Elsewhere, SkyTEM continues to serve the North American market as SkyTEM Canada Inc; in Australia the company is represented by GroundProbe Pty Ltd; and in India by SECON Aries Aerial Surveys Private Ltd (SAAS).
In May 2013, SkyTEM entered into an agreement with Minera Panama SA (MPSA) to map the Cobre Panama mine development site. The airborne data was used to map the depth of weathered rock across the site in advance of mine infrastructure planning and construction. The SkyTEM302 system was employed because of its ability to deliver accurate high resolution data from the very near surface to depths up to 100-150 m.
In new technology, following the successful launch of SkyTEM508, a powerful SkyTEM system with an NIA of approximately 500,000 NAI, the company has launched SkyTEM512. The system at 536 m2, 12 turns and an NIA of 750,000 is capable of delivering both dB/dt and B data mapping to over 500 m in depth. The very high signal to noise ratio makes it possible to collect off-time data as late as 35 ms increasing the prospect of detecting deep anomalies. The system retains the unique capability of all SkyTEM sensors to operate concurrently in dual transmitter modes – a Low Moment (LM) for early-time data and shallow imaging and a High Moment (HM) for late-time data and deep imaging. The system can be customised to maximise resolution for various geological settings. Like all SkyTEM systems SkyTEM512 has a rigid TDEM frame and a very high signal to noise ratio made possible by SkyTEM’s null coupled receiver coils.
Managing critical fuel supplies in challenging mining environments, like Canada’s North, used to involve manually checking fuel levels with a stick and a string, often under harsh conditions, especially in winter. Military forces also faced the same issue but new technology, initially developed for the military, now allows remote monitoring and fuel supply management at mineral exploration and early stage mining sites.
With this technology now available to anyone, SEI Industries, through a partnership with Varec, maker of the TacFuels monitoring system, is the first manufacturer to integrate fuel monitoring capabilities into its premium Arctic, Desert and Jungle King series of collapsible bladder tanks. The monitoring system consists of data collection units,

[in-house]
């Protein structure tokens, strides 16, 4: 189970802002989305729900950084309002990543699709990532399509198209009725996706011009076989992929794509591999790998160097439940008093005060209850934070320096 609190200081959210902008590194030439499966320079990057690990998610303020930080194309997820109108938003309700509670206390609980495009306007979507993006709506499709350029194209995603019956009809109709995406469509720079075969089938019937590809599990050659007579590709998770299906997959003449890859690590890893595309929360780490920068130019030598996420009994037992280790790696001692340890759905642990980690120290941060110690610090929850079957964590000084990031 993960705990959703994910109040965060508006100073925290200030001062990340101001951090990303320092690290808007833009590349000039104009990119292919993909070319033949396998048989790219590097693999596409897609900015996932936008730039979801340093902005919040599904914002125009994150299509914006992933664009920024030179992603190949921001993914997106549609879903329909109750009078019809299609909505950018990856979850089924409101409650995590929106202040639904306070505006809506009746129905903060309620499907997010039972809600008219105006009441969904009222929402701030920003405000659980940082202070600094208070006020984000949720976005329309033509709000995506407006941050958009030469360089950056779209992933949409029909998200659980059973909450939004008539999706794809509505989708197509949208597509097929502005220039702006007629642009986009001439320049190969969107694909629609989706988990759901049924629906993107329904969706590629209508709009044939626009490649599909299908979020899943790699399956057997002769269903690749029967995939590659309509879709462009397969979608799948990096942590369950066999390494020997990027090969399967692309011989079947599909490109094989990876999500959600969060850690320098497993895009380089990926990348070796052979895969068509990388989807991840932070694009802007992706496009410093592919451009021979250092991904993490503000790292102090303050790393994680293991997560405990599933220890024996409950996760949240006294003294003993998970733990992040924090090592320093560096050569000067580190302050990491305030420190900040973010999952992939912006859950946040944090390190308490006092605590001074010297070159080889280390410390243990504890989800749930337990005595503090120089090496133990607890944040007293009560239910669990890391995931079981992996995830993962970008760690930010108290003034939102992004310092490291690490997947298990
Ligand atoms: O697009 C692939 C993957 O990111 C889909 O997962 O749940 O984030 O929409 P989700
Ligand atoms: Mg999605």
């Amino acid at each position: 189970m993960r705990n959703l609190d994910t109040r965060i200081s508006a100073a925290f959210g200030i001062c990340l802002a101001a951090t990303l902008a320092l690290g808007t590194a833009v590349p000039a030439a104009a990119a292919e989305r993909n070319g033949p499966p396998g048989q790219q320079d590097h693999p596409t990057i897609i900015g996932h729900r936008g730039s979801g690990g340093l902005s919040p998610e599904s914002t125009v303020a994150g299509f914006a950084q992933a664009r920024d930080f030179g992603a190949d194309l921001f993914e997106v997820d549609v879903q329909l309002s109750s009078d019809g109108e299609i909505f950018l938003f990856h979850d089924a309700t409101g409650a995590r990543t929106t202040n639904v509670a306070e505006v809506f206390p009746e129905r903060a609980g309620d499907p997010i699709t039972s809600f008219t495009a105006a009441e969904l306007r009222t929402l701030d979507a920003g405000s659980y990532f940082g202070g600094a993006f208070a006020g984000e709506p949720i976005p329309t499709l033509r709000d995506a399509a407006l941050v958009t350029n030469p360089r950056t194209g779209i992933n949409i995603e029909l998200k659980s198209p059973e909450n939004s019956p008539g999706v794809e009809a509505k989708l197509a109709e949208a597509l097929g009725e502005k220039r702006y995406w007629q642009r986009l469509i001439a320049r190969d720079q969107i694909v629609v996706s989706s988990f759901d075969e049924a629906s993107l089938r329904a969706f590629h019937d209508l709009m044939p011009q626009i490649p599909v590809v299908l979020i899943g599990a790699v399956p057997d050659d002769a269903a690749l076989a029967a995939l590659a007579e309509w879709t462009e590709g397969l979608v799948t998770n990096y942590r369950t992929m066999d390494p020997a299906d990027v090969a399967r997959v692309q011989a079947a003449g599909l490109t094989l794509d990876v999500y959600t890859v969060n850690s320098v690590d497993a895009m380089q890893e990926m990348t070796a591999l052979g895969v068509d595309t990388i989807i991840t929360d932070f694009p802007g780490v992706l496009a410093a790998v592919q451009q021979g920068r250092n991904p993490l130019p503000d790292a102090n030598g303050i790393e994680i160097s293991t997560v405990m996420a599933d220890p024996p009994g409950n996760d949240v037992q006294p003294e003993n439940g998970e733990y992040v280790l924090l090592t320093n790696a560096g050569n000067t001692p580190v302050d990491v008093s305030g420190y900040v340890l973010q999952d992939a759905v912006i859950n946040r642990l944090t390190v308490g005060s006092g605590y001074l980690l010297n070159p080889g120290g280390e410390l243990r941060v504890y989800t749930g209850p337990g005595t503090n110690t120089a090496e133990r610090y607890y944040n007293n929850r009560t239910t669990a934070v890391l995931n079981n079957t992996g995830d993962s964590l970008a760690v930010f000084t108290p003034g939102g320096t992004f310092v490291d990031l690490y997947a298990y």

flow meters and fuel gauges along with a mobile laptop and rugged handheld computers which operate proprietary software and allow information from each site to be shared across secure communication networks. Using the remote monitoring system, companies can monitor their fuel volumes in real-time from a remote location; be alerted to storage issues with a leak detection alarm and to filling issues with an overfill alarm; reduce thefts and spoilage with an auditable inventory management record; and accomplish monitoring through a computer inside a building or hut.
“Remote monitoring and control technologies enable SEI tank owners to better manage their petroleum investments especially for companies with large tank farms,” says Paul Reichard, SEI’s Remote Site Division Manager. “This monitoring system takes collapsible tanks to a new level by providing remote fuel operators with a method of analysing vital statistics and the ability to plan better, operationally. By utilising the latest in hardware and software, companies can add value and safety to their remote fuel caches.” IM